Milling bit question

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Avolow

Active Member
Hey all,

Couldn't find a better spot for this question, so here it is.



I have been looking over milling machine bits most of the morning and cant seem to find one that I think will do what I am looking to do.

33FX52_AW01[1].jpg

I want to make the lightsaber control boxes and "T" track for the grips on some of my projects out of different materials. Brass, copper, aluminum, plastic, etc. Milling the "T" is simple enough, I have the required bits for that. What I am looking for is some type of ball end bit that will leave a rounded cut in the base of it to conform to the 1 1/2 inch hilts I will be attaching it to. The largest shank my machine will handle is a half inch. Does anyone here know what I am looking for? What specifications am I looking at for the cut I want? I guess I am missing something when I look at the Technical Specs.

Example specs of the one I copied the picture above from.


  • Length of Cut3/4" = Am I understanding this as more or less the depth of cut? The distance from the tip to the point up the shaft were the cutting edge stops?
  • Overall Length2-1/4" = Pretty sure I got this one. :p
  • Number of Flutes2 = I get this one too.
  • Cutting Type - Center = I get this one too.
  • Cutting Direction - Right Hand = I get this one too.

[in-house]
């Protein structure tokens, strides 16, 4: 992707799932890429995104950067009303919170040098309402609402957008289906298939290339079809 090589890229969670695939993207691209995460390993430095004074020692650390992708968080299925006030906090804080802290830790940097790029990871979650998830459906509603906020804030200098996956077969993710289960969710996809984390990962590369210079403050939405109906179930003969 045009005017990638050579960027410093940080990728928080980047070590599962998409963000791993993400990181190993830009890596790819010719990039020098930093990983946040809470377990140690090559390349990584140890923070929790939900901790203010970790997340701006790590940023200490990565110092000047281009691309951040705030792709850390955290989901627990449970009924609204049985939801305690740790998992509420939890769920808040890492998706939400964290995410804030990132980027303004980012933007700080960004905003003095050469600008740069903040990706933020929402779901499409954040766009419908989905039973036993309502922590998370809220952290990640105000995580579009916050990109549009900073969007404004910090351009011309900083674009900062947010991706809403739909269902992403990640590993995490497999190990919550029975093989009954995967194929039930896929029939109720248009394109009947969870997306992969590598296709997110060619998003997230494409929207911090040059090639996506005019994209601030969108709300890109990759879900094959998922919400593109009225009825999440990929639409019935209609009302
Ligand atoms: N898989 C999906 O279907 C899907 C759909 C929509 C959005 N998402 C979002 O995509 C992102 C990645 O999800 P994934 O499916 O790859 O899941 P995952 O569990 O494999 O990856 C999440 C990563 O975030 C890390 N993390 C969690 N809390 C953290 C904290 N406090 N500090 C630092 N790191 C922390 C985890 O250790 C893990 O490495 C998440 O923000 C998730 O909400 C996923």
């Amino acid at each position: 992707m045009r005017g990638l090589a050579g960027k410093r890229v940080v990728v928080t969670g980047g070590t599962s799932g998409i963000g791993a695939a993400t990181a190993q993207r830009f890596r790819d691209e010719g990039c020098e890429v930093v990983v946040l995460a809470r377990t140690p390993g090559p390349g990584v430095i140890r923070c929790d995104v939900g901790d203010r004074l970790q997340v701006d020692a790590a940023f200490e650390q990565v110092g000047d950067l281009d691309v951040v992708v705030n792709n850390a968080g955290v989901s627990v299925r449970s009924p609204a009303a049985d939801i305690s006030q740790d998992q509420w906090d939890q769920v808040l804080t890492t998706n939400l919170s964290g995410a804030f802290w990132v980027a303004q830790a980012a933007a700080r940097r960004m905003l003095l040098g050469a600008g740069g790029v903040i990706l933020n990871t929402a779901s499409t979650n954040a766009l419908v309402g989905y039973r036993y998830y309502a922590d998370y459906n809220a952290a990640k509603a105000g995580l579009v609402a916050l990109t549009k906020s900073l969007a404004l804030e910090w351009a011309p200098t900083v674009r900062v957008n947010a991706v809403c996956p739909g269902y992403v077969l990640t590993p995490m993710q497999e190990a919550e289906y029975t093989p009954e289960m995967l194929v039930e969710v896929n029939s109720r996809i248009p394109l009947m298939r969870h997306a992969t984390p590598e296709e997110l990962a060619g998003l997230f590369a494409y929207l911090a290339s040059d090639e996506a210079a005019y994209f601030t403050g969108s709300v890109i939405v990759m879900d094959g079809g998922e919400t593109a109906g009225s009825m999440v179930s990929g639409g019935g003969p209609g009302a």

• Helix Angle35 Degrees = This is the one I am confused on. Is this the one I am looking for? The arc of cut on he ball end? If this is, what would the correct degree be to leave the cut I am looking for?

Avolow.
 

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SmilingOtter

Master Member
Everything you posted sounds right.

Standard end mills are offered with helix angles as low as 15° to as high as 60° angles. General-purpose end mills are generally around 30°. Any increase in the helix angle increases the effective shearing action thus reducing cutting forces and the amount of heat generated during the milling process. Chip ejection is also improved. Lower helix angle end mills are used on more difficult to machine materials where maximum edge strength and rigidity are important. With straight flutes the load builds up almost instantaneously, making the end mills prone to self excited chatter. With helix angles, chip load is applied to the entire flute length in a progressive siding action similar to that of a snowplow with its blade angled off to one side. This makes the cutting forces much more constant with less chance for chatter. End mills with a higher helix also tend to produce much better work piece finishes. The 50° and higher helix angles significantly reduce side loading on the mill making it possible to periphery mill thin wall sections with much less deflection.
 

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